Fifteen months of hard work by volunteers at Manx National Heritage came to fruition on Monday 28 July with a special presentation to Venerable Andrew Brown, Archdeacon of Man and Vicar of St George’s Church. Some of the volunteers associated with this project gathered to witness the presentation at the Manx Museum.
During the First World War the Vicar of St George’s, Canon R D Kermode, kept and updated handwritten notes about individual men from his parish away on active service. He noted their current whereabouts, if known, as well as whether injured, killed or returned home. These fourteen files of notes have been transcribed by volunteers and the full content made available online as a topic on www.imuseum.im entitled ‘Canon Kermode’s First World War Biographies (St George’s Douglas)’. For details of individuals click on the Related People tab.
A special printed copy of the content was compiled for the church itself. The presentation to the Archdeacon was made by Margaret Rattigan on behalf of the volunteer team. As well as being a volunteer transcriber, Margaret is a member of St George’s Church. She found her grandfather’s biography in Canon Kermode’s files. Also present were Connie Farrell, Alan Cooper, Wendy Thirkettle (MNH Archivist) and Jan Lowe.
The gathering at the Manx Museum on Monday 28 July fell on the anniversary of the day in 1914 that the Austro-Hungarian Empire declared war on Serbia. On 4 August Great Britain entered the conflict that became known as the Great War. At a time when many commemorative events are being held on the Isle of Man, this contribution from a dedicated band of museum volunteers will have a part in the act of remembrance at a St George’s Church service on the afternoon of Sunday 3 August. Thereafter, the volume will be available for remembrance and reflection in the church.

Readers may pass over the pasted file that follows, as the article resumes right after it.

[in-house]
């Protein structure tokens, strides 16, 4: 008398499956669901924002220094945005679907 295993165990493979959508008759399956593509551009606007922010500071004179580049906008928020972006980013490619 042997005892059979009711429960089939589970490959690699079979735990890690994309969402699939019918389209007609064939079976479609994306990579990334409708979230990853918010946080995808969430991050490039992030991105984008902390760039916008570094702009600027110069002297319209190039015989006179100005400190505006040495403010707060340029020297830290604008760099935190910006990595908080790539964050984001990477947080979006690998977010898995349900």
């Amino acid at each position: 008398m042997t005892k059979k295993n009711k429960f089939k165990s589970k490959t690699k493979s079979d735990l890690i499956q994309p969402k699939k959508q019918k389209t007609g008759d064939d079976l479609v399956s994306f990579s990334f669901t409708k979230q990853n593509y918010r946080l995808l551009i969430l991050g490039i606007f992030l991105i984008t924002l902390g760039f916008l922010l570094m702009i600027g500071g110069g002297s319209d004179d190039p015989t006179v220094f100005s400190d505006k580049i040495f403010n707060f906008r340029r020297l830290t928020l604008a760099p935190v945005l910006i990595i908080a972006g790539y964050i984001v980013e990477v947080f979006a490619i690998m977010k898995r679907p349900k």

As well as holding many poignant stories of individual men and families caught up in the conflict, the notes reveal how men from one parish were scattered, posted many miles from home in different theatres of war. St George’s was Robert Daniel Kermode’s home parish. Many of the men were known to him personally, having connections to the church. Among the 1,466 entries are notes about his postman and his nephew.
Some of the servicemen were old Sunday School boys or members of the St George’s Young Men’s (Barrack St) Club. 140 of the Club’s members enlisted voluntarily. At the Club’s reopening in October 1919 Lt Governor Major General Fry unveiled a memorial in the clubroom to its 32 war dead. A 1912 group portrait of Club members survives and is pictured here (MNH PG/383/1); it will shortly be available online via imuseum.im as a means of enhancing access to Manx archival source material for the First World War.
The original notes of Canon Kermode can be consulted in the Manx National Heritage Library and Archives at the Manx Museum (reference MS 10003).
Image Caption: St George’s Club, 1912